This goes along with something I recently read in Brene Brown’s latest book, Rising Strong, in which she puts it far more succinctly. She states that people, no matter what dysfunction or perceived health they are operating in, are simply living the best way they know how at the moment. Be it the politician spewing hatred about other religions or the religious fanatic who believes killing is the only way to “heaven;” the person who looks like they have the whole world at their fingertips but is dying inside to the other stealing a loaf of bread from the store because they haven’t had enough money to eat in weeks; they are only doing the best they know how. Without allowing the Spirit to examine our lives and walking through the pain to hand over lordship to Christ, we can never experience, nor expect, full healing. If we’ve never understood what it is that Christ has done for us and having courage to make amends for wrongs we’ve committed, we can never understand forgiveness. We cannot fully live in freedom.

If we are able to come to a place where we see other as doing the best we can, grace can come much easier. When we look at each other in grace suddenly we see them as human. We see ourselves as human. We are able to accept the grace God has given us. And we are much more able to show compassion. I am in no way implying that it will no longer be a struggle nor grace will always be the first response, but grace will more easily come if we stop and remember that they are human…just like we are.

Our perspective on our neighbors, family members, co-workers, other ethnicities and other cultures will begin to change as we see each other through the lens of grace. Grace brings freedom, love and empathy. Judgement brings bondage, worry, fear and hatred. My prayer for each of us is see others through a lens of grace more and more each day.

Do you have a story of how you’ve experienced judgement and grace? What was the outcome of each? May you be blessed as we grow in Christ.








Are You Gasping For Air?

In the early 90’s, there was a show that aired in the U.S. about how the national emergency response system was beneficial in helping to save lives. It was a way to promote the system/special phone number as well as a way to build greater awareness that such a service existed. It was based on true events using the actual emergency conversations that took place. The host was William Shatner, most famous for playing Captain Kirk from the original Star Trek franchise and television show.

Apart from him, the show was filled with horrible, over-the-top dramatic, bad acting. It always involved someone doing CPR to try and get the victim of the unforeseen accident back to breathing, as well a pulse. Compressing the chest to get the heart pumping, then breathing into their mouth to fill up their lungs to get them breathing again was just a normal part of what was on the show. Though it was bad acting, the show was effective in helping everyone understand just how beneficial the  911 system was/is.

One thing I do remember about the program was when people performed CPR on the victims, eventually most of the victims would suddenly gasp as if actually taking that first breath after not breathing for so long. It showed, as real as it could, how taking that first “breath of life” is a powerful moment when trying to bring someone back to life. The rescuer was literally breathing life into the victim.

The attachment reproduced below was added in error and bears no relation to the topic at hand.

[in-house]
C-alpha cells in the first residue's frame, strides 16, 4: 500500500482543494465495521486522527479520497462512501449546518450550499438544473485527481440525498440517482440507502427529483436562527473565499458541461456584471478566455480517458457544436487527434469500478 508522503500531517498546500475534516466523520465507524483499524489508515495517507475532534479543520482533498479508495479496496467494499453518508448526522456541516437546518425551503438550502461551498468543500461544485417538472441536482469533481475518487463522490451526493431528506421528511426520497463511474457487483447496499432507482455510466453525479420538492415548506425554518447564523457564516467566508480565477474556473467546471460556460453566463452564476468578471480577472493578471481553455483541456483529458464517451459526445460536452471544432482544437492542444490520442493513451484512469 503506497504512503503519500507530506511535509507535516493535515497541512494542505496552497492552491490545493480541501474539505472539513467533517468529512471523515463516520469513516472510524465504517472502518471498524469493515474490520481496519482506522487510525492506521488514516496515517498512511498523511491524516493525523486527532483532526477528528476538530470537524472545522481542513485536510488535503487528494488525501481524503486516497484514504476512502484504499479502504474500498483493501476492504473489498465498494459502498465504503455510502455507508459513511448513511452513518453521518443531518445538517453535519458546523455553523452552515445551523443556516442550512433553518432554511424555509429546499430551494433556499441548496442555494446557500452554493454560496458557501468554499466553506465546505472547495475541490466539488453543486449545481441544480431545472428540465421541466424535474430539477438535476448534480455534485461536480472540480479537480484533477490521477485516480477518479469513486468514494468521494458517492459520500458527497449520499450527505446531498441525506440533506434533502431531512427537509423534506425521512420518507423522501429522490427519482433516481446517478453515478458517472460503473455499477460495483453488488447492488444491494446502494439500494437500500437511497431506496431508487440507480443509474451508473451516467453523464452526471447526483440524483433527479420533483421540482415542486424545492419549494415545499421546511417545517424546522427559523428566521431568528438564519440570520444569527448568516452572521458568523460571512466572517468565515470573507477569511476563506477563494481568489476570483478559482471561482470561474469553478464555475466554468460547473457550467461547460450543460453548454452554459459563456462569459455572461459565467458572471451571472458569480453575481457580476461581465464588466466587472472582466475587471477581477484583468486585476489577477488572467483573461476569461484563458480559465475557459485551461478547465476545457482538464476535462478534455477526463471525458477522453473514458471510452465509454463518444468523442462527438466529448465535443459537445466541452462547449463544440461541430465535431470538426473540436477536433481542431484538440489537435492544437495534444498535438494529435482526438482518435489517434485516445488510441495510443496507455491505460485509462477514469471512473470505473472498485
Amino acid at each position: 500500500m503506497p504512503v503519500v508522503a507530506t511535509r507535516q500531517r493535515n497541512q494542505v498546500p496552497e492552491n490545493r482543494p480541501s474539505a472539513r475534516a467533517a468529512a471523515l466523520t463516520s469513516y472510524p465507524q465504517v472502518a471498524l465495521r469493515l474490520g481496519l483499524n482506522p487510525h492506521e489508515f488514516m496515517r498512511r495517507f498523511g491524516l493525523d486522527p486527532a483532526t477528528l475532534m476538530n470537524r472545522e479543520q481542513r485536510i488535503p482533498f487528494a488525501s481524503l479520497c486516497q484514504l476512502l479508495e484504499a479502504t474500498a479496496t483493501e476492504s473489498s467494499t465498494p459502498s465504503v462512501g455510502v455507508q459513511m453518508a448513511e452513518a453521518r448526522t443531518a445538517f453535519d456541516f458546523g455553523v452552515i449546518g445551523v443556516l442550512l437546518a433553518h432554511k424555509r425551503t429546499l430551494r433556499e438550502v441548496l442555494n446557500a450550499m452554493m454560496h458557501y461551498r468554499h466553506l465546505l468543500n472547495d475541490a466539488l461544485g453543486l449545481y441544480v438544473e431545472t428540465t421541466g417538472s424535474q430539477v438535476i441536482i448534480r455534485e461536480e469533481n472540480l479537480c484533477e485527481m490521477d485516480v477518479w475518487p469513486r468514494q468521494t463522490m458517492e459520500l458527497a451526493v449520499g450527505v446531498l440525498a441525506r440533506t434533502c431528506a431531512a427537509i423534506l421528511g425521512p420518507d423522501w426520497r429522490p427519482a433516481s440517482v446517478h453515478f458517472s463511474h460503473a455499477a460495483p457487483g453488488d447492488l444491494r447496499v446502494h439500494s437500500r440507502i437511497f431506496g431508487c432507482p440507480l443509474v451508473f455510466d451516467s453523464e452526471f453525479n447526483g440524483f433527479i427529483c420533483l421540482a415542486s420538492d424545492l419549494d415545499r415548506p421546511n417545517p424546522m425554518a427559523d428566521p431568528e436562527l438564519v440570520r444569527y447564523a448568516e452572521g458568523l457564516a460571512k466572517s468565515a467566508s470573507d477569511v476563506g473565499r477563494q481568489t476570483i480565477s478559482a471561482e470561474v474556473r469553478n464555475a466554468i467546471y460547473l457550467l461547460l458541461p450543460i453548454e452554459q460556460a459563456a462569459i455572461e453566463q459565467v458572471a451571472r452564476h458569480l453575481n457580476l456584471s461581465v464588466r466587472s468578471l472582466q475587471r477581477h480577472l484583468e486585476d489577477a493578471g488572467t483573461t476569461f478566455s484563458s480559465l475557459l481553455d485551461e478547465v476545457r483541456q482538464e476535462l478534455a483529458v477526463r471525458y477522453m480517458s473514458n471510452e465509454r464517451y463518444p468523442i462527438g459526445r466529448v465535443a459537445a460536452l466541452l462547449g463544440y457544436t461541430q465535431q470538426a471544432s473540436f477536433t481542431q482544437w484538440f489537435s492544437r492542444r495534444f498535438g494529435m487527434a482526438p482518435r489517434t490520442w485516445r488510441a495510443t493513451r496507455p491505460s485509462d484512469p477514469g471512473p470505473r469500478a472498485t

In December, I was able to speak with three friends that have had a place in my heart for a while. Two of them have been friends of mine since college (a mere 18 years now) and the third, for just over a year. But each has a part of my heart because of the laughter, encouragement, honesty, vulnerability and love they bring to my life, and I, hopefully, to theirs. No matter the topic, time difference, length of call or via phone or Skype, they are important to me. Why? Because they breathe life into me.

Sometimes in talking with them, and others in my support circle, it is as dramatic as that tv show. This moment where I feel lifeless, hopeless even. Suddenly, truth is spoken over me, life is breathed into me and it’s as if I am taking that first big ‘gggaaaaasssssspppppp’ of air…..of life.

I’d love to say that I created this group of people around me, of these life breathers….but I didn’t. Perhaps I had a hand in it as I sought some of them out, kept them as friends, allowed them to speak truth, breathe life. Perhaps. I also think God placed these people in my life. I simply had to allow them to breathe life into me and allow them to see me, warts and all. This also means that I had to say no to those who didn’t breathe life, who didn’t speak truth over me. This was hard as I am part people pleaser. I don’t like it when people don’t like me. Often, though, those who didn’t speak truth I allowed myself to believe it was truth. it wasn’t life giving, it was life taking. Setting up boundaries and saying no, then seeking out those who did speak truth was is a long process that will probably be an on going, life journey. But it is so worth it.